Office of Labor-Management Standards (OLMS)
U.S. Department of Labor
Employment Standards Administration
Office of Labor-Management Standards
Milwaukee District Office
517 East Wisconsin Avenue, Room 737
Milwaukee, WI 53202-4504
(414) 297-1501 Fax (414)297-1685
January 4, 2007
Mr. Michael Glaser, President
Machinists District Lodge 10
1650 South 38th Street
Milwaukee, WI 53215
Re: Case Number
Dear Mr. Glaser:
This office has recently completed an audit of Machinists District Lodge 10 under the Compliance Audit Program (CAP) to determine your organization's compliance with the provisions of the Labor-Management Reporting and Disclosure Act of 1959 (LMRDA). As discussed during the exit interview with you, President Michael Glaser, Administrative Assistant Denise Werlein, International Auditor Rick Fischer, and Director Mike Hornby on December 6, 2006, the following problems were disclosed during the CAP. The matters listed below are not an exhaustive list of all possible problem areas since the audit conducted was limited in scope.
Title II of the LMRDA establishes certain reporting and recordkeeping requirements. Section 206 requires, among other things, that adequate records be maintained for at least 5 years by which each receipt and disbursement of funds, as well as all account balances, can be verified, explained, and clarified. As a general rule, all records used or received in the course of union business must be retained. This includes, in the case of disbursements, not only the retention of original bills, invoices, receipts, and vouchers, but also adequate additional documentation, if necessary, showing the nature of the union business requiring the disbursement, the goods or services received, and the identity of the recipient(s) of the goods or services. In most instances, this documentation requirement can be satisfied with a sufficiently descriptive expense receipt or invoice. If an expense receipt is not sufficiently descriptive, a note can be written on it providing the additional information. An exception may be made only in those cases where 1) other equally descriptive documentation has been maintained, and 2) there is evidence of actual oversight and control over disbursements.
In the case of receipts, the date, amount, purpose, and source of all money received by the union must be recorded in at least one union record. Bank records must also be retained for all accounts.
The audit of District Lodge 10's 2005 records revealed the following recordkeeping violations:
1. Officer and Employee Expenses
The president and treasurer of your union, who are required to sign your union's LM report, are responsible for the proper maintenance of union records. In the case of District Lodge 10, the audit revealed that adequate documentation was not retained for reimbursed expenses.
Adequate supporting documentation was not maintained for check to Director Michael Hornby for lodging, check low to Business Manager Steven Nickel for lodging and mileage, and checkj to Mr. Nickel that included reimbursement for a meal expense.
The date, amount, and business purpose of every expense must be recorded on at least one union record. In addition, the names of individuals present for meal expenses and the locations (names of restaurants) where meal expenses were incurred must be recorded.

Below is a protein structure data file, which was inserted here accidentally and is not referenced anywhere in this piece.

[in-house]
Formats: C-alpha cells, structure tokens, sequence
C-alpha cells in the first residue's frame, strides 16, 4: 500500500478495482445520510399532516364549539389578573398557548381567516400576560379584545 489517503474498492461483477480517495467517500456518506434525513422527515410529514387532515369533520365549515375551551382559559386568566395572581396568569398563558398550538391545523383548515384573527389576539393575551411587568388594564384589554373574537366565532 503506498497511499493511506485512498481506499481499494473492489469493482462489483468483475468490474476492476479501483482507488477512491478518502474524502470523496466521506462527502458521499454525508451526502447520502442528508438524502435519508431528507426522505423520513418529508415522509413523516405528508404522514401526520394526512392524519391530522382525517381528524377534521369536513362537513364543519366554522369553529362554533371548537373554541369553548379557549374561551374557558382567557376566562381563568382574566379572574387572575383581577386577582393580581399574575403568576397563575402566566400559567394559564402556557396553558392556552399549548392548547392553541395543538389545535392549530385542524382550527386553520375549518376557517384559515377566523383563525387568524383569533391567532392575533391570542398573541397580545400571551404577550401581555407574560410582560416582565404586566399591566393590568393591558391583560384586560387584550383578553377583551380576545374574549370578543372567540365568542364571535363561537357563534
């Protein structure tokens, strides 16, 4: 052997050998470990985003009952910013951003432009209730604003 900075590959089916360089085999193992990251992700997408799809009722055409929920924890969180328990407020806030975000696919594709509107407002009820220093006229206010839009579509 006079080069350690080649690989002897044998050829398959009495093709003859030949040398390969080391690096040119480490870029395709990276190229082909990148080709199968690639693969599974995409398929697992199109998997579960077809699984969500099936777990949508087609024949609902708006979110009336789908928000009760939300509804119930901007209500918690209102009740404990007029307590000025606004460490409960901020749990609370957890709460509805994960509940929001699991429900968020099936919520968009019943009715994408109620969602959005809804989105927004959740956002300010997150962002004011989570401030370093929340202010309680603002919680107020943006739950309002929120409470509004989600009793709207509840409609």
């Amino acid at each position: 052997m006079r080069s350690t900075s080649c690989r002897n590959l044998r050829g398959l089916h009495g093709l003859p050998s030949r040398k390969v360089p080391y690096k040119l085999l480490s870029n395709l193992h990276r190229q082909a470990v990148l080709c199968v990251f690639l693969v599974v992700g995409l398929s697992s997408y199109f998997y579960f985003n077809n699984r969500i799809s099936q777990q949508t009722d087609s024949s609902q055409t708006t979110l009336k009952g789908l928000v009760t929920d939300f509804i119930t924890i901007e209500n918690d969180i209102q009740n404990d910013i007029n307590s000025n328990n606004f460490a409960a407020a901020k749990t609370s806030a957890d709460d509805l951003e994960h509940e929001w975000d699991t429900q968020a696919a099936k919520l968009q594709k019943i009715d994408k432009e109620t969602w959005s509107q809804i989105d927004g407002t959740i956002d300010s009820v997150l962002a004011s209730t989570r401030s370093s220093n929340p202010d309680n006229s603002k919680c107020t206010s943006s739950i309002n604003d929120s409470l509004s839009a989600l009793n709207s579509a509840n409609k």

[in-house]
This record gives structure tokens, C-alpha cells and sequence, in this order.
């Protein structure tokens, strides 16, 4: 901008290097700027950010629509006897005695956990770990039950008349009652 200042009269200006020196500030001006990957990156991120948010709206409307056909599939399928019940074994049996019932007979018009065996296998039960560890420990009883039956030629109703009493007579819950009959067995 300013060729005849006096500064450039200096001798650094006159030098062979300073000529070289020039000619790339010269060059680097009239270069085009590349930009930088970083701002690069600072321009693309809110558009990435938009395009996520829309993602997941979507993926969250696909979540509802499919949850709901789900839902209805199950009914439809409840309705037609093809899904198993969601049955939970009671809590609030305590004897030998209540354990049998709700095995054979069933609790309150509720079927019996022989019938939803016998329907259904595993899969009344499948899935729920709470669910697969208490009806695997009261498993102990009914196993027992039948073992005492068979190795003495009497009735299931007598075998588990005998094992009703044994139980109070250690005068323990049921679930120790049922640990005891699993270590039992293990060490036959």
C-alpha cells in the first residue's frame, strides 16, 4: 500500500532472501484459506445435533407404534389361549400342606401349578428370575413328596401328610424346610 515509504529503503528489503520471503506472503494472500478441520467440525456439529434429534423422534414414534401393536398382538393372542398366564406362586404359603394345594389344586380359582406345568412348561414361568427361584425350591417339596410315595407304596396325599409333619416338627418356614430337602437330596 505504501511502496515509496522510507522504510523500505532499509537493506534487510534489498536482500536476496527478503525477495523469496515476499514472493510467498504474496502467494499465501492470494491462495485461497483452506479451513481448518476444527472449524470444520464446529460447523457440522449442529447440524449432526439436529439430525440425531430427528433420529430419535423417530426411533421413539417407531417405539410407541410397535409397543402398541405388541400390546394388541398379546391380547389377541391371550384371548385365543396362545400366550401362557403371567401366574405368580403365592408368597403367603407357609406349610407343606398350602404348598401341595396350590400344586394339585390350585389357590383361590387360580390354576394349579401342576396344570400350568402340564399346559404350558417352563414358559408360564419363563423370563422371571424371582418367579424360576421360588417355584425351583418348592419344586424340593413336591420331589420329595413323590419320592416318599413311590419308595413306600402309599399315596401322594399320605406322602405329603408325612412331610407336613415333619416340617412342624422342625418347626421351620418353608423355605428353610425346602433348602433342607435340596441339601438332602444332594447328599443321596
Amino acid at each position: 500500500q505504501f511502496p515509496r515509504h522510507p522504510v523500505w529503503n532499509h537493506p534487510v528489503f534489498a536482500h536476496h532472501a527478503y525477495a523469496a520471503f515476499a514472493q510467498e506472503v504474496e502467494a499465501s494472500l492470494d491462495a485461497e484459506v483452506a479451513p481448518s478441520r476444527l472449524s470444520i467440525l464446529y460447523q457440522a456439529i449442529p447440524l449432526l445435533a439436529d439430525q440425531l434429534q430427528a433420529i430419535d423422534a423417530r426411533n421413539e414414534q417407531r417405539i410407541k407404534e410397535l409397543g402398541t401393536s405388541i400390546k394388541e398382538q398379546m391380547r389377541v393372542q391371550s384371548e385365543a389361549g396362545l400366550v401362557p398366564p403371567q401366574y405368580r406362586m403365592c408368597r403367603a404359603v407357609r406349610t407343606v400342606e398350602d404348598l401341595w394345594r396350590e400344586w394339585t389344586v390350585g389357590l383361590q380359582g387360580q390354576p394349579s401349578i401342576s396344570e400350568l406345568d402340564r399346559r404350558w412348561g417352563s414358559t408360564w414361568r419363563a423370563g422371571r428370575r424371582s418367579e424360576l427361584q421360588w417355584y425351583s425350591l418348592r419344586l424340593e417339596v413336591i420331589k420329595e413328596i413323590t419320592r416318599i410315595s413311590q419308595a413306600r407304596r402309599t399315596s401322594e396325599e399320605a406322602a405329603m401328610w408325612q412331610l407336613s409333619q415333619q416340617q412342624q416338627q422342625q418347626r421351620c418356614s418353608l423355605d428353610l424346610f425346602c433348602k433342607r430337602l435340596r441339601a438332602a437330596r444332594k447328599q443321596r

2. Mileage Expenses
District Lodge 10 who used their personal vehicles for union business failed to maintain mileage logs documenting the business use of their personal vehicles. In the case of reimbursed mileage expenses for personal vehicles used for business travel, records must be maintained which identify the date of travel, locations traveled to and from, number of miles driven, and the business purpose of each use.
District Lodge 10 failed to maintain documentation identifying the number of miles, the mileage rate, and the union purpose of travel expenses reimbursed to Secretary-Treasurer Collins with checks and and to Business Representative Steven Nickel with check.
In the case of reimbursed mileage expenses for personal vehicles used for business travel, records must be maintained which identify the date of travel, locations traveled to and from, number of miles driven, and the business purpose of each use.
3. Disposition of Property
District Lodge 10 failed to retain an inventory or similar record of prizes totaling almost $1,500 that were purchased and given away at the annual golf outing.
Records must be retained which account for all union property. The detail of records required to be maintained for items given away is somewhat dependent upon the manner in which the property is distributed.Most of the prizes given away at the golf outing are of significant value. The type and approximate value of each prize, along with the identity of the recipient, must be identified in some union record.
As agreed, provided that District Lodge 10 maintains adequate documentation as discussed above in the future, no additional enforcement action will be taken regarding these violations.
The CAP disclosed a violation of LMRDA Section 201(b), which requires labor organizations to file annual financial reports accurately disclosing their financial condition and operations. The Labor Organization Annual Report Form LM-2 filed by District Lodge 10 for fiscal year ending December 31, 2005, was deficient in the following areas:
1. Disposition of Property
Item 15 (Acquire or dispose of any assets in any manner other than by purchase or sale) was answered, "Yes"; however, no additional information was provided regarding the acquirement or disposal of assets.
During the course of the audit, Business Representative Steven Nickel confirmed that District Lodge 10 did purchase items for the golf outing that was held in August of 2005. These items were given away as prizes at the golf outing.
The type and value of any property received or given away must be identified in the additional information section of the LM report along with the identity of the recipient(s) or donor(s) of such property.
2. Failure to File Bylaws
The CAP disclosed a violation of LMRDA Section 201(a) which requires that a union submit a copy of its revised constitution and bylaws with its LM report when constitution or bylaw changes are made. District Lodge 10 amended its constitution and bylaws on June 1, 2005, but a copy was not filed with its LM report for that year.
A copy of District Lodge 10's constitution and bylaws has now been filed.
I am not requiring that District Lodge 10 file an amended LM report for 2005 to correct the deficient items, but as agreed, District 10 will properly report the deficient items on all future reports filed with this agency.